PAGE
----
This afternoon we started with a reflection on how many times we see people as just "flat images" or appearances arising to our minds. In the supermarket, subway, etc, we see them as obstacles or merely objects in our way. Today’s intro deals with seeing through those images and realizing that a real person is there, looking back, with their own hopes and fears, joys and sorrows. Alan also emphasizes the importance of starting with ourselves, and describes these Four Immeasurable practices as digging in search of water. At first, the practices can be very conceptual and we actually feel like we have to pour water on the ground to soften it and allow us to dig. But eventually, just following the practice, we break into the "ground water," which just flows out unimpededly and plentifully. With this metaphor in mind, we go into the practice thinking of tapping into our hearts, and opening the floodgates of our virtue and well-being. After the practice, we had several very interesting questions. The first one deals with the concept of "symmetry breaking," and Alan goes into a marvelous cosmological explanation o f what this means, and describes all configurations of mass-energy as space/vacuum just frozen by grasping (coming from both the Kalachakra and from quantum field theory). He then beautifully relates this to Buddhism, culminating in the Dzogchen view. After that, we had a very interesting question from Ana Lorena on the topic of hypnagogic imagery, and Alan gave his interpretation of this phenomenon. There was then a very interesting "unanswerable" question by Elizabeth which I cut out to use for this Sunday's bonus, and we finished this afternoon with some questions from Adeline mostly focusing on the "Four Modes of Enlightened Activity" (for more on this topic view some of the April/Early may podcasts). As you can probably tell my creativity dwindled today and all I could think of was a picture of an actual floodgate. This can give you a rough idea of what it is like when you permanently and fully break into your inner virtues and happiness, but I think a better picture would be the entire walls just shattering into smithereens and a gargantuan flow of water bursting out. Unfortunately I couldn't find a suitable picture for that :(
This morning, Alan started by reading two short verses from the Dhammapada, (freshly translated by him last night) which are a very strong metaphor with the mind training we are doing here. He then talks about the importance of having a base in relaxation and training the mind from the ground up rather than tensing up and forcing it to quiet down. However, pure relaxaton will not simply cause stability to arise on its own, so Alan explains how a delicate balance is needed between effort and relaxation, and gives one of the core, indispensable teachings for Shamatha practice. After a breath awareness session, Alan further shows the relationship between the Dhammapada verses and our own mind training, and it's amazing how spot-on they are considering the fact that they have been around for 2500 years! This photo was taken by Sanjay just around the corner from the mind centre. The plants on the ground are the same pineapple plants from yesterday's photo!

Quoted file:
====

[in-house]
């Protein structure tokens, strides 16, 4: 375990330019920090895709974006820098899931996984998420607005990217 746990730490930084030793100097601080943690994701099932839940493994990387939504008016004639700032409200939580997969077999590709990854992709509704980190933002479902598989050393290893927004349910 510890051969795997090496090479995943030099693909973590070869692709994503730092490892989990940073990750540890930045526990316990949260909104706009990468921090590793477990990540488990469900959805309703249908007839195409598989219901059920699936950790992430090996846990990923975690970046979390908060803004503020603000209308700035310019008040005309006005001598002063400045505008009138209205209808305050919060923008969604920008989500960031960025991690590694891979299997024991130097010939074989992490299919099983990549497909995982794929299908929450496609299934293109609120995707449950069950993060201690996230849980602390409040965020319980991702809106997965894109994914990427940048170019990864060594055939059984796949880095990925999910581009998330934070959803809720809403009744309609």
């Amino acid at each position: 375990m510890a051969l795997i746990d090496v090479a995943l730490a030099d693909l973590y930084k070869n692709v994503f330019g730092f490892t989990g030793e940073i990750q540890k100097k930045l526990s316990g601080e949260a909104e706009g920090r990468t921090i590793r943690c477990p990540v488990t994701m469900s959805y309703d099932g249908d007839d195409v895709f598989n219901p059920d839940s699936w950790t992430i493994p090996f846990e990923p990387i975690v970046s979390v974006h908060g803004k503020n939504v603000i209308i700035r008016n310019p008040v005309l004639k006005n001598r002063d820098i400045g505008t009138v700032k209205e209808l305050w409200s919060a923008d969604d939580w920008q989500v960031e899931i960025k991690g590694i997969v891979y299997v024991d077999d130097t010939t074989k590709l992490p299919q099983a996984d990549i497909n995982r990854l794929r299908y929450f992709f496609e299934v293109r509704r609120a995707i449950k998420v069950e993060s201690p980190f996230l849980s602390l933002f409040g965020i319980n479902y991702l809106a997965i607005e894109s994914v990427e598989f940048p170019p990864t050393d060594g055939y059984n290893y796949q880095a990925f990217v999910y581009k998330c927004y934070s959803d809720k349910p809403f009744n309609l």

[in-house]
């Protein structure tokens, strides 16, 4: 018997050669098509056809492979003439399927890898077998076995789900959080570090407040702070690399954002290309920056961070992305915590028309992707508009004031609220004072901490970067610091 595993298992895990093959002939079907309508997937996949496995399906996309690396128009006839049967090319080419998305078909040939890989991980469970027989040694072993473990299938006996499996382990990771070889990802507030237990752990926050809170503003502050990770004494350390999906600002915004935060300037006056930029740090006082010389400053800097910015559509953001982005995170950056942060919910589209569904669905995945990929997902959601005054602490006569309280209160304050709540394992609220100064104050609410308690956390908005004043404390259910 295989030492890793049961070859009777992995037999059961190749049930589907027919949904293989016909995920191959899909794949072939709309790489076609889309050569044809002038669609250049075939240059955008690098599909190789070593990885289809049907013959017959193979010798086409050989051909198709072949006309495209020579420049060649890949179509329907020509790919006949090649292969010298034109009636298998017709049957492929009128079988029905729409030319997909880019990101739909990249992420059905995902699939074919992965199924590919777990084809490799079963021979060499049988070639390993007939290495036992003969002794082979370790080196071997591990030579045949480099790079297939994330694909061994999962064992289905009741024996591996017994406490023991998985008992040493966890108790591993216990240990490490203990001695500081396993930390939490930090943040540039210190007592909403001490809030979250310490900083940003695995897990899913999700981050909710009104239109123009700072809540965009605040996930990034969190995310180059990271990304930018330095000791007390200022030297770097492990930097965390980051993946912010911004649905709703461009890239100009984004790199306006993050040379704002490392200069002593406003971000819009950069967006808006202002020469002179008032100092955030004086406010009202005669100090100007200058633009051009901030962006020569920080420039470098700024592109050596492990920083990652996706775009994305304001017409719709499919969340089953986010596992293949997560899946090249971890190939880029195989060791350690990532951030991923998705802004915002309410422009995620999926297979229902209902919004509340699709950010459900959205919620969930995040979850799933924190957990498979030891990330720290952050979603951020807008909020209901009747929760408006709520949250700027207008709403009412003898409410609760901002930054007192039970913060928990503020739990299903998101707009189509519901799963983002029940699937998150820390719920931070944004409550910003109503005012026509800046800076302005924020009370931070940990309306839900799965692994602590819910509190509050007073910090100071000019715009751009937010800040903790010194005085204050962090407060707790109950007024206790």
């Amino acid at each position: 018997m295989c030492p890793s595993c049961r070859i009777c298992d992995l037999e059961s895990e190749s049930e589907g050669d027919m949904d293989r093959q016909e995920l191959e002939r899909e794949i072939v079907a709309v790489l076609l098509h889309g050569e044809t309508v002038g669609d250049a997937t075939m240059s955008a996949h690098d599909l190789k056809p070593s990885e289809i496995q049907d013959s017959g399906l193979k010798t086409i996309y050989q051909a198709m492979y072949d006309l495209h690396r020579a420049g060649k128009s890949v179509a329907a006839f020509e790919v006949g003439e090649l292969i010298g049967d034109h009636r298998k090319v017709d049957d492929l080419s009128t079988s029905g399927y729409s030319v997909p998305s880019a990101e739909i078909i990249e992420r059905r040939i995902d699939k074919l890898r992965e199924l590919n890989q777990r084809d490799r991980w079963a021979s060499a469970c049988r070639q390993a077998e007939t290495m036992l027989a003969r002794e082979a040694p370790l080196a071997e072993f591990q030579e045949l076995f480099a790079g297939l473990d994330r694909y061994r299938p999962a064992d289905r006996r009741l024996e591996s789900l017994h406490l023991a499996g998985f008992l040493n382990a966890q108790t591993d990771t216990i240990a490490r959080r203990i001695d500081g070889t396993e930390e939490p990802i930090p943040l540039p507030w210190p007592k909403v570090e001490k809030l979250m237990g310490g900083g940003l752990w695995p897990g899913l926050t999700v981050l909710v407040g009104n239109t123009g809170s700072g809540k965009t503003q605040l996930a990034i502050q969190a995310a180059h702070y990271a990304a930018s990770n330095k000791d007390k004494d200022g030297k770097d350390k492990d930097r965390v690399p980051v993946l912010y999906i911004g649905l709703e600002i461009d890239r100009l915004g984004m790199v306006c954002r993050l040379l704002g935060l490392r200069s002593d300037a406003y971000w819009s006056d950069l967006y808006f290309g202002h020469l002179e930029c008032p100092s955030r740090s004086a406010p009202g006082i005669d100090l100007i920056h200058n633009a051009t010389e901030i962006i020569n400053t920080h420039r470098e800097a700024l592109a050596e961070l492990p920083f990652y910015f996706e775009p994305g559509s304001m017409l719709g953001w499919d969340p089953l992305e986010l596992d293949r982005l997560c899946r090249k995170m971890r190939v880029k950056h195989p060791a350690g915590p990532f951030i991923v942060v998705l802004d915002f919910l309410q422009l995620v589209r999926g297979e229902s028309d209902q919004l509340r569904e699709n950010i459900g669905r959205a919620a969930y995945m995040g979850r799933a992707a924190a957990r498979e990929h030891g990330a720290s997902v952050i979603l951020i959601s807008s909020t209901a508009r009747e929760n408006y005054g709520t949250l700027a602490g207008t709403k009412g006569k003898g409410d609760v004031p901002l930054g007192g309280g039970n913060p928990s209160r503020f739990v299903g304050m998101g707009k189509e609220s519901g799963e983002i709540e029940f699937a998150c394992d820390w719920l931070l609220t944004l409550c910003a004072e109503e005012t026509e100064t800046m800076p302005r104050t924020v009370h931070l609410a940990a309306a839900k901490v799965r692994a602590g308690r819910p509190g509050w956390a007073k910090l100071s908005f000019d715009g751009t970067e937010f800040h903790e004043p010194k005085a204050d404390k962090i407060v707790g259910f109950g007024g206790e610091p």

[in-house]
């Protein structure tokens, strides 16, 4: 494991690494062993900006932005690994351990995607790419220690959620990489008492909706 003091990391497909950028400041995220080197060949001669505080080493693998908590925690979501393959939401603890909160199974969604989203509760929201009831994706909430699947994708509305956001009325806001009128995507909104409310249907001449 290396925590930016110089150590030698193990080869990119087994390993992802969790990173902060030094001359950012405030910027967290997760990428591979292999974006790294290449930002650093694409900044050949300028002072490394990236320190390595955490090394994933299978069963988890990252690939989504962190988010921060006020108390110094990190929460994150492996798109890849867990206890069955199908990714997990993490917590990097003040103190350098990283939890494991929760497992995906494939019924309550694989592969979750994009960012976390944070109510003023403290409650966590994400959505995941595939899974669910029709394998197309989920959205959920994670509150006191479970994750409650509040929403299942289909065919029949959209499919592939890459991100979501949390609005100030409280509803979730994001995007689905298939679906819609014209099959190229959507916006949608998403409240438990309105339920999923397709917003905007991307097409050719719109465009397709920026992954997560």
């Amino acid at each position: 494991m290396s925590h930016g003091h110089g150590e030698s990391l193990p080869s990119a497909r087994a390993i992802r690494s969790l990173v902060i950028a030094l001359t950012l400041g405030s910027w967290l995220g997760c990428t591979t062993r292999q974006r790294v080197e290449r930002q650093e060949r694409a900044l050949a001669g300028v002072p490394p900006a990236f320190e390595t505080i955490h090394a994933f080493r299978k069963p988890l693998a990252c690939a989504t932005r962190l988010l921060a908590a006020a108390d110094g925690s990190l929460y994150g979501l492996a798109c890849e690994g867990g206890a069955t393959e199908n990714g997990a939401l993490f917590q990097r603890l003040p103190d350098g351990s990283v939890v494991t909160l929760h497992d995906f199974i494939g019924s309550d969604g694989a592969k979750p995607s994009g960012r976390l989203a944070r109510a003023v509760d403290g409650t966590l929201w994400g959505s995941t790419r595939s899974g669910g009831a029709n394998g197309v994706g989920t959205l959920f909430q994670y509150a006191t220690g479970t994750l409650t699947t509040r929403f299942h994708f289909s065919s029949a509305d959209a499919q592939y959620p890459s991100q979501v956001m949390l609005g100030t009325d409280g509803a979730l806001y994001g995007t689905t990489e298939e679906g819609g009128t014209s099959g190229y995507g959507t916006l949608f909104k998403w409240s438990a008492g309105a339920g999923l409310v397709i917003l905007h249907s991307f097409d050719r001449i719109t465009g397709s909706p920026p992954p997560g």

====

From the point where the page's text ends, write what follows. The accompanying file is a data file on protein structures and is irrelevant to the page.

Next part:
The beginning of this afternoon's lecture is a stunning, wisdom-packed reflection on the analysis of our own world view. Alan starts by giving an overview of some of the predominant world views, from the individual vantage points of physics, biology, Abrahamic religions (Christianism, Judaism, Islam), and contemplative practices, ultimately culminating in an explanation of the Buddhist view. He gives a brief but very precise reflection on Karma, Theravada, and Mahayana views, and then proposes a profound hypothesis, probably the most profound hypothesis that we can test personally: In Buddhism it has been observed throught millenia that as we orient ourselves with reality, with genuine happiness and liberation/enlightenment of both ourselves and others, reality rises up to help out. In other words, reality seems to align itself so that the conditions necessary for finding genuine happiness (a.k.a: finding reality as it is) present themselves to us when our motivation is clear and we develop a sincere and profound yearning for this (as opposed to having yearning for hedonic, materialist success and pleasure where we literally are dominated mostly by luck, chance and doing our best). With the very real posibility of testing this hypothesis in our lifes by using simple observation, we glide into a profound Loving Kindness practice, yearning to achieve our most meaningful aspirations. Post-practice, we have a few very interesting questions on the topics of "getting real" and what that means on all stages (from deep sleep to waking life), non conceptuality, and the relationship between Shamatha practice and sleep. I took this photo right as we were exiting the teaching hall. I know we are not in Awareness of Awareness yet but hey, by now you probably know that I can't resist amazing sunsets!